Why Did My Hermit Crab Come Out of Its Shell: Reasons and Solutions

A hermit crab might want to leave their shell for many reasons, but the most common is shell evacuation. If you see your hermit crab starting to leave its shell more often, take it into your care immediately! Other factors that can cause a hermit crab to leave their shell include extreme temperatures, overcrowding, and illness. Keep an eye on its behavior and ensure it’s getting the appropriate amount of food and water to stay healthy and happy inside its shell.

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What Is Shell Evacuation?

Shell evacuation is the process of hermit crabs expelling their shell to escape danger or discomfort. This often happens when the crab is stressed or when the shell is not comfortable or safe. If you don’t want the crab inside your home, the best way to deal with the hermit crab is to try shooing it away with a broom or vacuum cleaner. 

Remember: hermit crabs are creatures of habit, so if you remove their shell every time it comes out, shell evacuation will eventually stop altogether.

Although hermit crabs are adaptive and learn quickly, there may be times when they feel cramped inside their shells, or there might be changes in the environment that necessitate them emerging from their shells’ shelter. At such moments, they typically appear very agitated and look for any chance of escape – sometimes, this means dismantling old shelters rather than building new ones!

Symptoms of Shell Evacuation in Hermit Crabs

When hermit crabs leave their shells, they may experience several symptoms, such as molting, increased thirst, and appetite changes. It’s always fun to see a hermit crab come out of its shell, but it’s not always easy to determine when the crab is doing so voluntarily. If you’re not sure, always consult your veterinarian.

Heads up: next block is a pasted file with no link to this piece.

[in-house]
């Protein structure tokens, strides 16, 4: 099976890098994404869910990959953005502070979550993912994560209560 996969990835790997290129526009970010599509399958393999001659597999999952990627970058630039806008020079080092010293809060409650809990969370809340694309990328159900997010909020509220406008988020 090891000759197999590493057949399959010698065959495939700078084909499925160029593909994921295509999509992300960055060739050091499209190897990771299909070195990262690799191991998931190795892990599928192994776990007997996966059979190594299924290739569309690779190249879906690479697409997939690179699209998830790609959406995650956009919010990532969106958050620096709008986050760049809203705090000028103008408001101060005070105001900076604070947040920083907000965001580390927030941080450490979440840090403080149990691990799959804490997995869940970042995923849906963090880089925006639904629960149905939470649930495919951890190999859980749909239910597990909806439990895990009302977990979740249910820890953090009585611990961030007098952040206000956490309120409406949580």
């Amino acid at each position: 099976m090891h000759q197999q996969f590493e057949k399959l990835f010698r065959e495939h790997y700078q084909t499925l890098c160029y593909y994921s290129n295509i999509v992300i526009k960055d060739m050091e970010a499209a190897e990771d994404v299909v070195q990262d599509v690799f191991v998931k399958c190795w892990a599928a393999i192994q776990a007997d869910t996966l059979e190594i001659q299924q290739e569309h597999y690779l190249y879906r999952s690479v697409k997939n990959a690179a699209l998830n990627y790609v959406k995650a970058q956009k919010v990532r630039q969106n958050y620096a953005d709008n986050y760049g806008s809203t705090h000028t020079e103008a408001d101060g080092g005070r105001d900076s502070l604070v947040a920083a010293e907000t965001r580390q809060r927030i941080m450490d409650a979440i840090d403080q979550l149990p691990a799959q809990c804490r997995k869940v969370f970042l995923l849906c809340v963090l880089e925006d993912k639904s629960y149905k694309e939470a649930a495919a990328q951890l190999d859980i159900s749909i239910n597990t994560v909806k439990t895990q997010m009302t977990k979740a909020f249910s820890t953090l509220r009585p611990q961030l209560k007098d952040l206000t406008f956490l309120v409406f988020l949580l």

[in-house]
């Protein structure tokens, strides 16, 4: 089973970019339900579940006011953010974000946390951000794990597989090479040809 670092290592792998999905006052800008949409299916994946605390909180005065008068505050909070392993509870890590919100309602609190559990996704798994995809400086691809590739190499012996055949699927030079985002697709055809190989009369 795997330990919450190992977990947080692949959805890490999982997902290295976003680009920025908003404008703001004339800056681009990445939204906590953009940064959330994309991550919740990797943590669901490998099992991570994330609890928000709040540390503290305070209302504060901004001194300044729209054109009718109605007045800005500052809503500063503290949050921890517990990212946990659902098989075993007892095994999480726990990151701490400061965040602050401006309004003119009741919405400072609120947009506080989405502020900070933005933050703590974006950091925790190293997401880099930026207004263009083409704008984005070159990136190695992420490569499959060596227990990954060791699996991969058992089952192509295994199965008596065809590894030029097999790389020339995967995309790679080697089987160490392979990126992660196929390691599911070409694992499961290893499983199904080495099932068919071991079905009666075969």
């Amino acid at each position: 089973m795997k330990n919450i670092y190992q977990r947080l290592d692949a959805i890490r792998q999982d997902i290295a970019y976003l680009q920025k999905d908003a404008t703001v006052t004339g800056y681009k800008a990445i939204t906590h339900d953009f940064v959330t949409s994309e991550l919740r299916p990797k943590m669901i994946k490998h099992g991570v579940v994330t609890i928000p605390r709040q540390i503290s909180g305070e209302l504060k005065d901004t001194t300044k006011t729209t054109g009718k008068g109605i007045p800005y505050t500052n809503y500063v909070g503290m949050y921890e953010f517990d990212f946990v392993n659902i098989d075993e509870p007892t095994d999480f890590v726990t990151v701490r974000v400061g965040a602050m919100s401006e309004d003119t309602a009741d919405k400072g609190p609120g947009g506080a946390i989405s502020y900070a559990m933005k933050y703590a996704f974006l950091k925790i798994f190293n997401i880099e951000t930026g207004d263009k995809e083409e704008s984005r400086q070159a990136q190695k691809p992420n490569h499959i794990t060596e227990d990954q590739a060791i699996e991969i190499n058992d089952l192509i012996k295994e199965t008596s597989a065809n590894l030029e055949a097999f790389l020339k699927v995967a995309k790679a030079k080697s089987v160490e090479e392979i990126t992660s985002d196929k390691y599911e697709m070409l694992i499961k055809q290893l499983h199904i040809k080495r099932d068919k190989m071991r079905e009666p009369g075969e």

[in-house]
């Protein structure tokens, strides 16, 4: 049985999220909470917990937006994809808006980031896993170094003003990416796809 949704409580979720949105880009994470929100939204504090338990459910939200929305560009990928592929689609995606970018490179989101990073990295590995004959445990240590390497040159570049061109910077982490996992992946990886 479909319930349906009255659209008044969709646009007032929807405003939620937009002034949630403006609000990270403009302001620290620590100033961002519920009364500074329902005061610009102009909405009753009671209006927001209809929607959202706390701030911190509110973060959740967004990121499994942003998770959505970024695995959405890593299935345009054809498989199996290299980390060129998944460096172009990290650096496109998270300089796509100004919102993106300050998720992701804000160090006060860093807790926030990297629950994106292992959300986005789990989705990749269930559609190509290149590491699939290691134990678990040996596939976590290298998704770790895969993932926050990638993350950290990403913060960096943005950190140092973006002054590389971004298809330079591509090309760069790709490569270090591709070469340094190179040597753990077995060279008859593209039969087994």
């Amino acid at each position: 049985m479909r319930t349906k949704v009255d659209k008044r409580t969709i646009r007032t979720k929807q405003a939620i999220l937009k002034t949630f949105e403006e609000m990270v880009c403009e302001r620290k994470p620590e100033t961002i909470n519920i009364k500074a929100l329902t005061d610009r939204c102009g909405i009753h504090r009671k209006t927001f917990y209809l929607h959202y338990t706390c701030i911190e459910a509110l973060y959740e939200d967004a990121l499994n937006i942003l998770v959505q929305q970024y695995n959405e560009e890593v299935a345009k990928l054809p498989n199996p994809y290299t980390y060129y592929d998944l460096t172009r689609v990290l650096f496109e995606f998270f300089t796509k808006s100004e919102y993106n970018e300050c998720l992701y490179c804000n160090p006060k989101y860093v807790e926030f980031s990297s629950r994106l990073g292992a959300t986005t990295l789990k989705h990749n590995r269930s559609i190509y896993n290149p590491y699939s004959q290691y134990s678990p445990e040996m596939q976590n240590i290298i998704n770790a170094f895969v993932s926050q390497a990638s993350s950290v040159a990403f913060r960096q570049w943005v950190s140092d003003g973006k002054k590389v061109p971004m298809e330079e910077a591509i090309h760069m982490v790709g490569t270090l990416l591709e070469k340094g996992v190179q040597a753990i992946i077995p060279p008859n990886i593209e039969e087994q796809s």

If you think your hermit crab has left its shell involuntarily, there are a few things you can do to help it return: keep the crab in fresh water and offer an enclosed space where it can hide; provide food items that it would typically eat (such as algae), and place soft objects around the tank, so the crab feels safe returning to its shell. 

Reasons Why Hermit Crabs Leave Their Shell

Stress

When stressed, hermit crabs will search for a new home. This is because when they are under pressure, their old shell doesn’t feel safe anymore, and it’s easier for them to move on. So try changing the environment or providing them with a new toy to reduce their stress levels. 

Doing so might involve you moving them to the ocean or somewhere where they can play freely – hermit crabs are very adaptable! So if you see your crab leaving its shell frequently, it may be due to stress, and you should take action accordingly by providing relief (e.g., by giving him a new toy).

Irritation

This could mean underlying issues such as irritation caused by new surroundings, sudden temperature changes, or too much water. Alternatively, several common causes of hermit crab shell irritation can lead them to leave their shell – these include mites and fungus infestations. If you can identify the source of the problem and treat it accordingly, chances are your little one will soon return home!

Unsuitable Environment